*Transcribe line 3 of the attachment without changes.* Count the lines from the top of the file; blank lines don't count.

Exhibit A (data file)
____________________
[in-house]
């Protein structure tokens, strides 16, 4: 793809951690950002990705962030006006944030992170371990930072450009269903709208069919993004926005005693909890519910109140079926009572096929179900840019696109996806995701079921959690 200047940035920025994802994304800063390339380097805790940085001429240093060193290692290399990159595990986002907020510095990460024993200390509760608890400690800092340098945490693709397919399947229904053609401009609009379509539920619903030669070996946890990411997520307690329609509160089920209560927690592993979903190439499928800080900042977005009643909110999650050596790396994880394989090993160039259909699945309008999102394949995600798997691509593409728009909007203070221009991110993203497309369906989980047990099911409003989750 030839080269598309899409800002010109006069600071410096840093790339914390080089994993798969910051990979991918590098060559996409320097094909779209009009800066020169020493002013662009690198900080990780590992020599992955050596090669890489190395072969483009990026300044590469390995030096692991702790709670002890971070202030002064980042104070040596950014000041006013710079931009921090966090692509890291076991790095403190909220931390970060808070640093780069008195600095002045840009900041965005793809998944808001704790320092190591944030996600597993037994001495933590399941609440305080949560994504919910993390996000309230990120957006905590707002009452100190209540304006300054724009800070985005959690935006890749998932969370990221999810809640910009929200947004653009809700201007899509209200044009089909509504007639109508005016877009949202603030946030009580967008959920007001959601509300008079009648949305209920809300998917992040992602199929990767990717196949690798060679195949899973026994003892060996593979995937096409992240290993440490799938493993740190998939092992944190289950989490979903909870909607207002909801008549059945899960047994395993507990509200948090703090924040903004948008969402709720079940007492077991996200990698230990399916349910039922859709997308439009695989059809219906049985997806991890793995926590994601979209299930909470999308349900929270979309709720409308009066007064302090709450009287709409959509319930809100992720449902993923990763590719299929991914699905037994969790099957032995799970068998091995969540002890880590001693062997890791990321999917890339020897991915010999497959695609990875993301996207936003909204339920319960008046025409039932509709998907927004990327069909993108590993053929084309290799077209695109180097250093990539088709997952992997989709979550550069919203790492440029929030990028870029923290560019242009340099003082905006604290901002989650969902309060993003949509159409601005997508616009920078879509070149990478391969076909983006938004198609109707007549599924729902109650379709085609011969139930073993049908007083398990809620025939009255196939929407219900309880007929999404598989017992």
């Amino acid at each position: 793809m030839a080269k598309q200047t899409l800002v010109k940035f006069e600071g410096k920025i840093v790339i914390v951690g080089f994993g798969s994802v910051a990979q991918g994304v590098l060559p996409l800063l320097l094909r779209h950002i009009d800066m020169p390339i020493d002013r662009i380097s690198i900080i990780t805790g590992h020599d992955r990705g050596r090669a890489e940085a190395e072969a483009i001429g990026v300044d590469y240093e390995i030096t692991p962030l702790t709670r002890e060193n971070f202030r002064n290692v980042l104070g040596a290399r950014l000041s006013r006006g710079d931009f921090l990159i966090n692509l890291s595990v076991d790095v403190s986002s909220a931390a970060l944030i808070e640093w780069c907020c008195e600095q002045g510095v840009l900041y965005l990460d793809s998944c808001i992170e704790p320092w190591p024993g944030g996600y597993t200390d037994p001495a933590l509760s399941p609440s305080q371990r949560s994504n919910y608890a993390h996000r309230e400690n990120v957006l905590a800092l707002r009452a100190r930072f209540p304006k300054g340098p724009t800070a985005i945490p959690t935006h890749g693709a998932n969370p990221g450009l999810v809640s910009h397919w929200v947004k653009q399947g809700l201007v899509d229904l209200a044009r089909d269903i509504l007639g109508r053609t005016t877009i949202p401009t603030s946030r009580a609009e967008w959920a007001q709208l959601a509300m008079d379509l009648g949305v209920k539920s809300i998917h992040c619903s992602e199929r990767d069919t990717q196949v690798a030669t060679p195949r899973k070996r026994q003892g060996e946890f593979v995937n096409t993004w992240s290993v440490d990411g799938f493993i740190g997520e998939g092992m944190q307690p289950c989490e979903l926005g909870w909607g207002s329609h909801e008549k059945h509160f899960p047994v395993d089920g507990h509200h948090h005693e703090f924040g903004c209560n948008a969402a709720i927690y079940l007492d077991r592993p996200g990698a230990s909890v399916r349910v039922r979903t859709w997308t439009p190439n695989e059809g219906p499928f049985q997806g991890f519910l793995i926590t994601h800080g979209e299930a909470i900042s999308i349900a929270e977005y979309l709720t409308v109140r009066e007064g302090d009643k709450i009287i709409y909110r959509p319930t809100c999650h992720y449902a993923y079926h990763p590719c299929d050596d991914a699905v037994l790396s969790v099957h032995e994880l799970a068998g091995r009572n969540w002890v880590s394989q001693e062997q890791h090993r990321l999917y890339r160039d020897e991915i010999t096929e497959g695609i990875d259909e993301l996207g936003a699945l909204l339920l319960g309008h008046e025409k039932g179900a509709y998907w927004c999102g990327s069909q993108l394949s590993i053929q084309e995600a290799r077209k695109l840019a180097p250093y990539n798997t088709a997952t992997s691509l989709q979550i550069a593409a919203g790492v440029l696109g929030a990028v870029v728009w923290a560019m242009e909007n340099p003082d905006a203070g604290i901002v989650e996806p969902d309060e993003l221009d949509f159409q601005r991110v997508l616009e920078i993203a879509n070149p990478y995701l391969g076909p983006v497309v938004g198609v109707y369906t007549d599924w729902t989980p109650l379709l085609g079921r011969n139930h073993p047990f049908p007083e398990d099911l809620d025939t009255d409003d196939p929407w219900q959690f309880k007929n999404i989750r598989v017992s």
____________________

């Amino acid at each position: 793809m030839a080269k598309q200047t899409l800002v010109k940035f006069e600071g410096k920025i840093v790339i914390v951690g080089f994993g798969s994802v910051a990979q991918g994304v590098l060559p996409l800063l320097l094909r779209h950002i009009d800066m020169p390339i020493d002013r662009i380097s690198i900080i990780t805790g590992h020599d992955r990705g050596r090669a890489e940085a190395e072969a483009i001429g990026v300044d590469y240093e390995i030096t692991p962030l702790t709670r002890e060193n971070f202030r002064n290692v980042l104070g040596a290399r950014l000041s006013r006006g710079d931009f921090l990159i966090n692509l890291s595990v076991d790095v403190s986002s909220a931390a970060l944030i808070e640093w780069c907020c008195e600095q002045g510095v840009l900041y965005l990460d793809s998944c808001i992170e704790p320092w190591p024993g944030g996600y597993t200390d037994p001495a933590l509760s399941p609440s305080q371990r949560s994504n919910y608890a993390h996000r309230e400690n990120v957006l905590a800092l707002r009452a100190r930072f209540p304006k300054g340098p724009t800070a985005i945490p959690t935006h890749g693709a998932n969370p990221g450009l999810v809640s910009h397919w929200v947004k653009q399947g809700l201007v899509d229904l209200a044009r089909d269903i509504l007639g109508r053609t005016t877009i949202p401009t603030s946030r009580a609009e967008w959920a007001q709208l959601a509300m008079d379509l009648g949305v209920k539920s809300i998917h992040c619903s992602e199929r990767d069919t990717q196949v690798a030669t060679p195949r899973k070996r026994q003892g060996e946890f593979v995937n096409t993004w992240s290993v440490d990411g799938f493993i740190g997520e998939g092992m944190q307690p289950c989490e979903l926005g909870w909607g207002s329609h909801e008549k059945h509160f899960p047994v395993d089920g507990h509200h948090h005693e703090f924040g903004c209560n948008a969402a709720i927690y079940l007492d077991r592993p996200g990698a230990s909890v399916r349910v039922r979903t859709w997308t439009p190439n695989e059809g219906p499928f049985q997806g991890f519910l793995i926590t994601h800080g979209e299930a909470i900042s999308i349900a929270e977005y979309l709720t409308v109140r009066e007064g302090d009643k709450i009287i709409y909110r959509p319930t809100c999650h992720y449902a993923y079926h990763p590719c299929d050596d991914a699905v037994l790396s969790v099957h032995e994880l799970a068998g091995r009572n969540w002890v880590s394989q001693e062997q890791h090993r990321l999917y890339r160039d020897e991915i010999t096929e497959g695609i990875d259909e993301l996207g936003a699945l909204l339920l319960g309008h008046e025409k039932g179900a509709y998907w927004c999102g990327s069909q993108l394949s590993i053929q084309e995600a290799r077209k695109l840019a180097p250093y990539n798997t088709a997952t992997s691509l989709q979550i550069a593409a919203g790492v440029l696109g929030a990028v870029v728009w923290a560019m242009e909007n340099p003082d905006a203070g604290i901002v989650e996806p969902d309060e993003l221009d949509f159409q601005r991110v997508l616009e920078i993203a879509n070149p990478y995701l391969g076909p983006v497309v938004g198609v109707y369906t007549d599924w729902t989980p109650l379709l085609g079921r011969n139930h073993p047990f049908p007083e398990d099911l809620d025939t009255d409003d196939p929407w219900q959690f309880k007929n999404i989750r598989v017992s």